Table 3 Distributions of the various families encountered in all the sacred forests 


The result obtained in Table 3 shows that a total of 34 tree families where encountered during the study. 12 families (35%) and 6 families (17.5%) were classified as very common and common respectively, while 16 families (47.5%) were also classified as Not Common. However, Euphorbiaceae and Fabaceae (Caesalpinlaceae, Mimosaceae and Papilionaceae) were the dominant families in the all studied sacred forests.

Discussion

All the studied sacred forests were structurally complex as expected of a tropical rainforest (Dike et al., 1996), and there was little evidence of logging in few of them. Evat Quna and Odim Akerot sacred forests both in Cross River State, expressed a three-stratum system of emergent crown, upper canopy and lower canopy as described by Dawkins (1958), while Akoho Itit, Abaam Itak, Akai Mbiam, Akai Uya, Akai Anwa Ibok and Utai Ikot, expressed a two stratum of upper and lower canopy. The above finding collaborate a report on the Nigerian lowland forests as described by Were (2001). The report states that within the southern rainforests, a number of forest types can be recognized, one of such is rich in species of Meliaceae family, with a middle story of dense-crowned, wide-spreading trees and a ground flora that is mainly herbaceous and characterized by an abundance of creepers, mostly Acacia ataxacantha and rattan (Calamus deerratus).  

The near mono-specific nature of the families as revealed in Table 3 was also reflected in the similar trend in the species diversity index. This number of species recorded for each 0.2 hactre was high as evidenced in the figures for the Diversity/Richness Index (Table 2). This agrees with studies by Onyekwelu et al., (2005), Ukpong et al., (2012), Udoakpan et al., (2013) and Jacob et al., (2015) that Nigeria tropical lowland rainforests is dominated by members of Sterculiaceae, Moraceae, Meliaceae, Euphorbaceae, Mimosaceae (Fabaceae), Apocynaceae etc.

Diversity index is a measure of variety of species (Sax, 2002) or the number of species and individuals (Spellerberg and Fedor, 2003) in an area. According to Ekeke et al., (2005), any species having a diversity index greater than one (> 1) is regarded as rich in relation to the area while the species with a less than 1 (< 1) diversity index referred to as being less dense.  The result obtain in Table 2 therefore reaffirms that the vegetation type of the studied sacred forests is a lowland rainforest, which is noted for its high number of species per square area (Gomez-pompa and Burley, 1991; Nokoe, 1993).

This study also showed a usual preponderance of stem at lower size classes (Ojo, 1998), thus revealing a typical inverse J-shape structure (Figure 2) of the dbh class distribution. This is consistent with the natural tropical forest structure (Onyekwelu et al., 2005) and gives an indication of good regeneration of the constituent species (Onyekwelu et al., 2005, Nath et al., 2005). This observation reinforced the hope that the various sacred forests if not destroyed can sustainably produce the various indigenous species that are threatened in other forest settings.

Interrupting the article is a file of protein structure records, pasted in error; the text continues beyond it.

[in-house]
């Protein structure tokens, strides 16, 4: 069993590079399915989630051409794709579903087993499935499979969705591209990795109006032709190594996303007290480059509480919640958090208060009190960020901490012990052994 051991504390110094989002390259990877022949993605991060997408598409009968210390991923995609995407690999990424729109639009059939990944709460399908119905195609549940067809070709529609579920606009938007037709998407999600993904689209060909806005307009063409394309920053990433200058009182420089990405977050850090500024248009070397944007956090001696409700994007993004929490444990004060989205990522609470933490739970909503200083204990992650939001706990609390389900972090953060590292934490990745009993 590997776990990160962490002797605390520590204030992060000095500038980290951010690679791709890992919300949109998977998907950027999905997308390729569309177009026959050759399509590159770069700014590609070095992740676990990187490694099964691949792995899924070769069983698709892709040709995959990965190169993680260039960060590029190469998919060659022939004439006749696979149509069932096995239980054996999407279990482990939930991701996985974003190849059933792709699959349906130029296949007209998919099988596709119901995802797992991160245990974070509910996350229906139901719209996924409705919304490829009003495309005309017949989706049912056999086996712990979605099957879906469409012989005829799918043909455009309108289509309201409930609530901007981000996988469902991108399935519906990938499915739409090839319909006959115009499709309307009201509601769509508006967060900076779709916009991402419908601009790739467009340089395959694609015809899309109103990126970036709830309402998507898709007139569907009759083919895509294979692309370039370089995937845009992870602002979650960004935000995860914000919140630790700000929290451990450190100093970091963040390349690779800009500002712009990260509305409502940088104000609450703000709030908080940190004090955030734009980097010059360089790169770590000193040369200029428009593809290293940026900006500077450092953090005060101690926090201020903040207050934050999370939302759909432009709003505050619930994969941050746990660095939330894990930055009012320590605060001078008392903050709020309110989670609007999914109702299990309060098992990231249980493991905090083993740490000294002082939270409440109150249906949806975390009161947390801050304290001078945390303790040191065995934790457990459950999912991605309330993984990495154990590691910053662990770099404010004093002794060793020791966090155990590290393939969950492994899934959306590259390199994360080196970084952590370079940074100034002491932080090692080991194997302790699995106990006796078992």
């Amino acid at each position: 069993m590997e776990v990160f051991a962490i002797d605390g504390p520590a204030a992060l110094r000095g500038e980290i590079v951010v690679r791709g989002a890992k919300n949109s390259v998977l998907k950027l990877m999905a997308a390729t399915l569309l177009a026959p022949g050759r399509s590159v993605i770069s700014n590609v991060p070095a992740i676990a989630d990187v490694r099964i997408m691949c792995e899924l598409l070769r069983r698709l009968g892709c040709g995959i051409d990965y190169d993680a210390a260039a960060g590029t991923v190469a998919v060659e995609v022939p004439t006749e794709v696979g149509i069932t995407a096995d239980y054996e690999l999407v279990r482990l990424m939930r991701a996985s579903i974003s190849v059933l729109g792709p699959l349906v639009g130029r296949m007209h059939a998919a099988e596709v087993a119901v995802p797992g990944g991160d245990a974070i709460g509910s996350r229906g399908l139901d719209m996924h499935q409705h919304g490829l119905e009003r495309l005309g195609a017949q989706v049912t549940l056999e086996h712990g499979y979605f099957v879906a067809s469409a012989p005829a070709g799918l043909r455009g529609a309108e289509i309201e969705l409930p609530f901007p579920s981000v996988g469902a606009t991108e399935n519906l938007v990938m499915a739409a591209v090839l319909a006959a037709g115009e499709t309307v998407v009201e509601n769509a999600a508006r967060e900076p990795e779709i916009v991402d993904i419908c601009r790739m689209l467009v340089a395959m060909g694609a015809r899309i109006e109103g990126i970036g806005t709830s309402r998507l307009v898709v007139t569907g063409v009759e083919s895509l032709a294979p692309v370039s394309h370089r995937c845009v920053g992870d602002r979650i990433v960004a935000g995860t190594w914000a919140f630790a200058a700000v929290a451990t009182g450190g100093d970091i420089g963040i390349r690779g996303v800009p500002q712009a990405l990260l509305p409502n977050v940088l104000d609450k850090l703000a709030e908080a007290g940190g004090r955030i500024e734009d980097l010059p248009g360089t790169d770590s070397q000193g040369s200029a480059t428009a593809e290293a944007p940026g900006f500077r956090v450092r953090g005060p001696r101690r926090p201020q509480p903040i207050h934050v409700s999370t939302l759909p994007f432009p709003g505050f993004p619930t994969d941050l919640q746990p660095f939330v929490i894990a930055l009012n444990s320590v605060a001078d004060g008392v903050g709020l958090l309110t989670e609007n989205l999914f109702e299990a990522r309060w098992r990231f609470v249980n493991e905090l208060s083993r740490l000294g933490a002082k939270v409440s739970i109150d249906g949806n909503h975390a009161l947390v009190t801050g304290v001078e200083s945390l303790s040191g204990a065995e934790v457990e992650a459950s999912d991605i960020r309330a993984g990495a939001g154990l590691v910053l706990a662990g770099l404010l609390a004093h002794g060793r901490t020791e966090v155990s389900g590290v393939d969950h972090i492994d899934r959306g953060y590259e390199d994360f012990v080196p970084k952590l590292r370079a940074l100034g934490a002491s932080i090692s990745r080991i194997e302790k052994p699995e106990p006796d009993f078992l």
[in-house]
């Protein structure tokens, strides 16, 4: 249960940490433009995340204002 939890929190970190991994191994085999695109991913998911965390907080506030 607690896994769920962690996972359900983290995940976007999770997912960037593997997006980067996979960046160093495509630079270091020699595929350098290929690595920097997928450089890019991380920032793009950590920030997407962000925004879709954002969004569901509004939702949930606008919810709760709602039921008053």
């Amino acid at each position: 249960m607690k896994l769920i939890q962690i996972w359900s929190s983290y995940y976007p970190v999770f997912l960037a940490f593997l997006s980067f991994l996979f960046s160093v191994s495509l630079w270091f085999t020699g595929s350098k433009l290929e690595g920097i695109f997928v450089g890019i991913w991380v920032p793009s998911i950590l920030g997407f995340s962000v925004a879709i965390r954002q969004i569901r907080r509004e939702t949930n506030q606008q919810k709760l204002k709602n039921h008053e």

Figure 2 Stem diameter class distribution of tree species


Though one may be prompted to question the size of these forests and its capacity to conserve these biodiversity, especially those ranging from a quarter of an hectare to few hectares, the study result collaborate the opinion of Okoji (2001) that even when the relic of the tropical rain forests are quite small in size, biodiversity are sufficiently stocked within it. This is supported by Whitehouse (1991) and Pauda (1994) that size alone, in terms of biodiversity conservation is not a sufficient measure of the significance of an area of tropical forest, because many small areas have a high percentage of endemic species.

Conclusion and Recommendation

The sacred forest is a traditional forest reserve (TFR) meant to fulfill not only the cultural needs but also specific functional needs of the community and the management of their environment which, is similar functions as government-declared protected area. The spiritual values attached to these sites result in restrictions of access and collection of flora and fauna products in these sites therefore resulting in a natural or near natural ecosystems and biotopes devoid of alteration. In all the studied sacred forests, it was observed that they were still stocked with important tree species and the evident or presence of secondary species/colonizers, which is encourage by human activities were minimal within the sacred forests. Thus, there is hope arising from the tree composition and dbh distribution of the tree species in the sacred forests as they are likely to prove most valuable (when compared with other forest settings) in ensuring indigenous species production, a potential gene pool for biodiversity, restoration of other degraded environment and reduction or sequestration of carbon dioxide to reduce global warming. This study therefore suggest or recommend that as effort is being made to increase the total areas of the country’s forest reserves, the sacred forest should be studied to unveil the socio-cultural matrix of traditional belief systems that has helped conserve such sites or how to integrate them into existing protected area networks to help safeguard them without affecting rights, wishes and traditional practices of traditional owners.